Email us with any questions you may have?

See All ART

 

 

Luminosity by June Corstorphine
New Brunswick Landmark by Shirley Thomas
Icelandic Horse - Carsten Arnold

Art is Good For the Soul

Art is good for the soul!

 

In your Home it can….

  • Reduce your stress
  • Increase the resale of a house
  • Promote creativity
  • Create a sense of comfort
  • Set the mood or tone of a room
  • Make a statement
  • Stimulates young minds
  • Improves your quality of life

 

 

In the Workplace it can…

  • Reduce stress
  • Improve customer relations
  • Inspire creativity and productivity
  • Add sophistication to environment
  • Promote a sense of legitimacy and accomplishment
  • Increases employer satisfaction
  • Staff feel more connected and engaged
  • Boost your companies branding (through philanthropy)
Trio of Canoes by Wendy Palermo

Written by
Wendy Palermo

Wendy Palmero
Just Around the Corner by Wendy Palermo

From Layers to Light – Wendy Palermo’s Spiritual Connection with Nature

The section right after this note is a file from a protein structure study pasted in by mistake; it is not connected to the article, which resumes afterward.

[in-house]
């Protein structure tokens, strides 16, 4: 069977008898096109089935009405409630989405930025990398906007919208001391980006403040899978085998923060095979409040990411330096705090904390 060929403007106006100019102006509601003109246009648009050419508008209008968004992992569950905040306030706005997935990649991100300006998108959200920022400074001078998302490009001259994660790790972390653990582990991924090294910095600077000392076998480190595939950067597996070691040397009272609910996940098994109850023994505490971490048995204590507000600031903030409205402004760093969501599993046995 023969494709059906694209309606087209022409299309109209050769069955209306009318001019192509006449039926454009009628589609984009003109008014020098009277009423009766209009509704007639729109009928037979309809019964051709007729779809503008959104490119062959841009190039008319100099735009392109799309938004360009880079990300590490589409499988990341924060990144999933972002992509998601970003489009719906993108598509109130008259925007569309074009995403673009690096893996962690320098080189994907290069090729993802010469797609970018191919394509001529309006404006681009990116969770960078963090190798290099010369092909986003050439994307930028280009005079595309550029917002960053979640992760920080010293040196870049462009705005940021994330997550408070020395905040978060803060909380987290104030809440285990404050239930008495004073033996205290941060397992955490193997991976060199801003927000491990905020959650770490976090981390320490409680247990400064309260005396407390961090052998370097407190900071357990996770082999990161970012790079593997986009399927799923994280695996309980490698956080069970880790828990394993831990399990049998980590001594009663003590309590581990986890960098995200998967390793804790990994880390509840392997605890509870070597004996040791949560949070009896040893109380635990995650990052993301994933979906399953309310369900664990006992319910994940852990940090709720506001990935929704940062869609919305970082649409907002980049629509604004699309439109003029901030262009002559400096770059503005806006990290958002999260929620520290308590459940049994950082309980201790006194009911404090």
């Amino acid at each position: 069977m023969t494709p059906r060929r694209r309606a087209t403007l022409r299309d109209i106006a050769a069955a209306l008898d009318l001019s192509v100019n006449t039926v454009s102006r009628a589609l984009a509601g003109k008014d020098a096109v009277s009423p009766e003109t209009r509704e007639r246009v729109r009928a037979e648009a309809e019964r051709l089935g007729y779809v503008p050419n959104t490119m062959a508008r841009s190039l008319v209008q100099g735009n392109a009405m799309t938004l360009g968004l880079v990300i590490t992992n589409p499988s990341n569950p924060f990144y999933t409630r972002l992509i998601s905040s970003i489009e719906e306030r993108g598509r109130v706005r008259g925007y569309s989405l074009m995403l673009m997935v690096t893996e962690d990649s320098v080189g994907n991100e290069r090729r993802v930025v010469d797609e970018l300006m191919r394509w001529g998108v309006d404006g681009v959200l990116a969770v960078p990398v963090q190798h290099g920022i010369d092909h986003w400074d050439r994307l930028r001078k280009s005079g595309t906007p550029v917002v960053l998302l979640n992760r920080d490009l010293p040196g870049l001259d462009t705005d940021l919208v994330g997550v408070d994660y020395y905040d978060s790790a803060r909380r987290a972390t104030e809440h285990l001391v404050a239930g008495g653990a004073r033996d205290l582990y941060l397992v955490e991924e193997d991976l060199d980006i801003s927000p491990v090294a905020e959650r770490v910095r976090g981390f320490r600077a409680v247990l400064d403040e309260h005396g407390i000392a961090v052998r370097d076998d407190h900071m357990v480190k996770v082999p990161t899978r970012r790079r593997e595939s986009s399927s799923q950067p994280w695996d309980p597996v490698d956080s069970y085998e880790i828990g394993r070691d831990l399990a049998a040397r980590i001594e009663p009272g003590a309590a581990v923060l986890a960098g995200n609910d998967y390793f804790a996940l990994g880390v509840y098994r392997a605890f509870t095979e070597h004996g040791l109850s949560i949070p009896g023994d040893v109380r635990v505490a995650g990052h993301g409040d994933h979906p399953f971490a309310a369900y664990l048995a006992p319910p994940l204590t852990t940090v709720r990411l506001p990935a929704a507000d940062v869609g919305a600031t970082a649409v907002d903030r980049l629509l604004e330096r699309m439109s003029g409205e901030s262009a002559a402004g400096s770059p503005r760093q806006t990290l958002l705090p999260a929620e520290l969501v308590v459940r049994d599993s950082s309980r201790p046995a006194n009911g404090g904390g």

ARTIST EXPOSE: Wendy Palermo

 

From Layers to Light – Wendy Palermo’s Spiritual Connection with Nature

 

Who are you and what do you do?

I am a Canadian artist who has been painting in the Niagara Region in Ontario for over 40 years. I am a self-taught artist who worked as a memorial designer at a local monument company where I created many creative monuments for dignitaries and local families. In 1989, I received a prestigious award from the Monument Builders Association of North America for best design.

I have also received some awards for my artist abilities and have received 1st and 2nd place awards at local shows for my works in drawing and watercolours.

I now enjoy working in acrylic painting and creating landscapes that have a spiritual connection to the land we live on.

Huddled Canoes by Wendy Palermo

Huddled Canoes

How do you do what you do?

I primarily painting with acrylic paint on Canvas or Wood and enjoy plein-air painting when time permits. Most of my work I try to capture the light that falls on the various subjects.

How do you work?

I will often go walking to various towns or rural areas to find my next painting. I will gather a lot of photos of the area before settling on one idea. Then I will either paint on site or in my studio and plan out my composition and colour pattern. Once that is done, I begin to paint the painting.